This article reviews how parasites affect the human nervous system, with a focus on four parasitic infections of major public health importance worldwide, two caused by protozoa (malaria and toxoplasmosis) and two by helminths (neurocysticercosis and schistosomiasis).
Parasitic infections in humans are common, and many can affect the central nervous system where they may survive unnoticed or may cause significant pathology that can even lead to the death of the host. Neuroparasitoses should be considered in the differential diagnosis of neurologic lesions, particularly in individuals from endemic regions or those with a history of travel to endemic regions.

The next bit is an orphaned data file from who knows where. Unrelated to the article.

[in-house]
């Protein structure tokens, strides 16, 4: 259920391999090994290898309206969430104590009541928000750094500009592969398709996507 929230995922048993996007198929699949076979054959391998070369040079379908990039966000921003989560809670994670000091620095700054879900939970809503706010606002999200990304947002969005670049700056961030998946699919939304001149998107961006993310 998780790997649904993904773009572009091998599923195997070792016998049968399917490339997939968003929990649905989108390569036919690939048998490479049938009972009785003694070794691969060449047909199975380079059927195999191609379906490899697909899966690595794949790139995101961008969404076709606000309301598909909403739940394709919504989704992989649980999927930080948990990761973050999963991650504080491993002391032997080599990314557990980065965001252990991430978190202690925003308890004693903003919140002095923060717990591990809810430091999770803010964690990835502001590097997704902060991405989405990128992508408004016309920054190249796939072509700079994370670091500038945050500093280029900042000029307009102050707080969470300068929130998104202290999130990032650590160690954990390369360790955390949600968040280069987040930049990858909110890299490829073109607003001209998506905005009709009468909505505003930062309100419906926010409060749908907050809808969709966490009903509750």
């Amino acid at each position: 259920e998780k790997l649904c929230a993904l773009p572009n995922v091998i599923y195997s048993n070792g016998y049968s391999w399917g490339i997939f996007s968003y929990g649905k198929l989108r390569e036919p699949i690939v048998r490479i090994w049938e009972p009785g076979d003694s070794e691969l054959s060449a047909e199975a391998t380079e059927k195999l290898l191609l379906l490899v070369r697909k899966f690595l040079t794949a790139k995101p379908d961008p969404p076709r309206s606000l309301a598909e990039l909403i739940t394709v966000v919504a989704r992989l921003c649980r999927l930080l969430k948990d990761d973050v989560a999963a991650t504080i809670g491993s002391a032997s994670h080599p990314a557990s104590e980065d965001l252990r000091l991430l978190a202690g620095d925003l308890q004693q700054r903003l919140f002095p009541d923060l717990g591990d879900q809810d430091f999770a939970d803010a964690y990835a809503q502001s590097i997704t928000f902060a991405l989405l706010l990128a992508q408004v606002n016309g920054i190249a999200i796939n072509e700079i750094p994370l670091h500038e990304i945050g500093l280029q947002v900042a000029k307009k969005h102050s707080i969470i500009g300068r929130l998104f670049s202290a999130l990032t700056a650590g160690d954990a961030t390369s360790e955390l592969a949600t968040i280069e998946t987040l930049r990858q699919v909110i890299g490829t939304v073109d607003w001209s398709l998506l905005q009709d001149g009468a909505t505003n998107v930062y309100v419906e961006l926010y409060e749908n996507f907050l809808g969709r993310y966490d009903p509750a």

Cerebral malaria is a significant cause of mortality, particularly in African children, in whom infected red blood cells affect the cerebral vessels, causing severe encephalopathy. Neurocysticercosis is the most common cause of acquired epilepsy worldwide and has varied clinical presentations, depending on the number, size, and location of the parasites in the nervous system as well as on the host’s inflammatory response. Toxoplasmosis is distributed worldwide, affecting a significant proportion of the population, and may reactivate in patients who are immunosuppressed, causing encephalitis and focal abscesses. Schistosomiasis causes granulomatous lesions in the brain or the spinal cord.